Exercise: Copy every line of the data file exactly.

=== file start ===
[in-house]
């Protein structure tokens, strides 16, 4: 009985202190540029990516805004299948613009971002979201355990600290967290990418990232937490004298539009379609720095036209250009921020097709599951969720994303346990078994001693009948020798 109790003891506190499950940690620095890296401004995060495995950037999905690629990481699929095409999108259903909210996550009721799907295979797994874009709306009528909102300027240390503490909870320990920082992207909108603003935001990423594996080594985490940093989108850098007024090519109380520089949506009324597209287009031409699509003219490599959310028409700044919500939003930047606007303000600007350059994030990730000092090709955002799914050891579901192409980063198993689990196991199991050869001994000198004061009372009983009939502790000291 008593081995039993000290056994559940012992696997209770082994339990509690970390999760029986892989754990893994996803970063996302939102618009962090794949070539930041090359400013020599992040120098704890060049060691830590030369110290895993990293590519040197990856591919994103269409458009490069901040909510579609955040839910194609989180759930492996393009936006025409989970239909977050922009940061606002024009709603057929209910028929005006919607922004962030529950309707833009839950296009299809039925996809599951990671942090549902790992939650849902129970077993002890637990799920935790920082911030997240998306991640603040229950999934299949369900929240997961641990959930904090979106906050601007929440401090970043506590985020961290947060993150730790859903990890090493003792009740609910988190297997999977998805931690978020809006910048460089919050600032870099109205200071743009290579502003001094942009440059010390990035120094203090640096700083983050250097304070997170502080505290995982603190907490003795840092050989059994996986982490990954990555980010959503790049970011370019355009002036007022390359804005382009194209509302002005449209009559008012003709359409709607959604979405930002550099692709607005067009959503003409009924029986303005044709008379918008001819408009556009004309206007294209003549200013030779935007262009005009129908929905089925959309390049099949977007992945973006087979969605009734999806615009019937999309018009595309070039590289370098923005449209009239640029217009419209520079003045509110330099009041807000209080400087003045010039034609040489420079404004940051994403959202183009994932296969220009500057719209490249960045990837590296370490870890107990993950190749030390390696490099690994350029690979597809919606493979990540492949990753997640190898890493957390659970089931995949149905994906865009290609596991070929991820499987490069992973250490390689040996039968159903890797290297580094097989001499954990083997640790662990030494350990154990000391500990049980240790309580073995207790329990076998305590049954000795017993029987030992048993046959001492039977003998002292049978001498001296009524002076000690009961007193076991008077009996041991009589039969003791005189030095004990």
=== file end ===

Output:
[in-house]
């Protein structure tokens, strides 16, 4: 009985202190540029990516805004299948613009971002979201355990600290967290990418990232937490004298539009379609720095036209250009921020097709599951969720994303346990078994001693009948020798 109790003891506190499950940690620095890296401004995060495995950037999905690629990481699929095409999108259903909210996550009721799907295979797994874009709306009528909102300027240390503490909870320990920082992207909108603003935001990423594996080594985490940093989108850098007024090519109380520089949506009324597209287009031409699509003219490599959310028409700044919500939003930047606007303000600007350059994030990730000092090709955002799914050891579901192409980063198993689990196991199991050869001994000198004061009372009983009939502790000291 008593081995039993000290056994559940012992696997209770082994339990509690970390999760029986892989754990893994996803970063996302939102618009962090794949070539930041090359400013020599992040120098704890060049060691830590030369110290895993990293590519040197990856591919994103269409458009490069901040909510579609955040839910194609989180759930492996393009936006025409989970239909977050922009940061606002024009709603057929209910028929005006919607922004962030529950309707833009839950296009299809039925996809599951990671942090549902790992939650849902129970077993002890637990799920935790920082911030997240998306991640603040229950999934299949369900929240997961641990959930904090979106906050601007929440401090970043506590985020961290947060993150730790859903990890090493003792009740609910988190297997999977998805931690978020809006910048460089919050600032870099109205200071743009290579502003001094942009440059010390990035120094203090640096700083983050250097304070997170502080505290995982603190907490003795840092050989059994996986982490990954990555980010959503790049970011370019355009002036007022390359804005382009194209509302002005449209009559008012003709359409709607959604979405930002550099692709607005067009959503003409009924029986303005044709008379918008001819408009556009004309206007294209003549200013030779935007262009005009129908929905089925959309390049099949977007992945973006087979969605009734999806615009019937999309018009595309070039590289370098923005449209009239640029217009419209520079003045509110330099009041807000209080400087003045010039034609040489420079404004940051994403959202183009994932296969220009500057719209490249960045990837590296370490870890107990993950190749030390390696490099690994350029690979597809919606493979990540492949990753997640190898890493957390659970089931995949149905994906865009290609596991070929991820499987490069992973250490390689040996039968159903890797290297580094097989001499954990083997640790662990030494350990154990000391500990049980240790309580073995207790329990076998305590049954000795017993029987030992048993046959001492039977003998002292049978001498001296009524002076000690009961007193076991008077009996041991009589039969003791005189030095004990």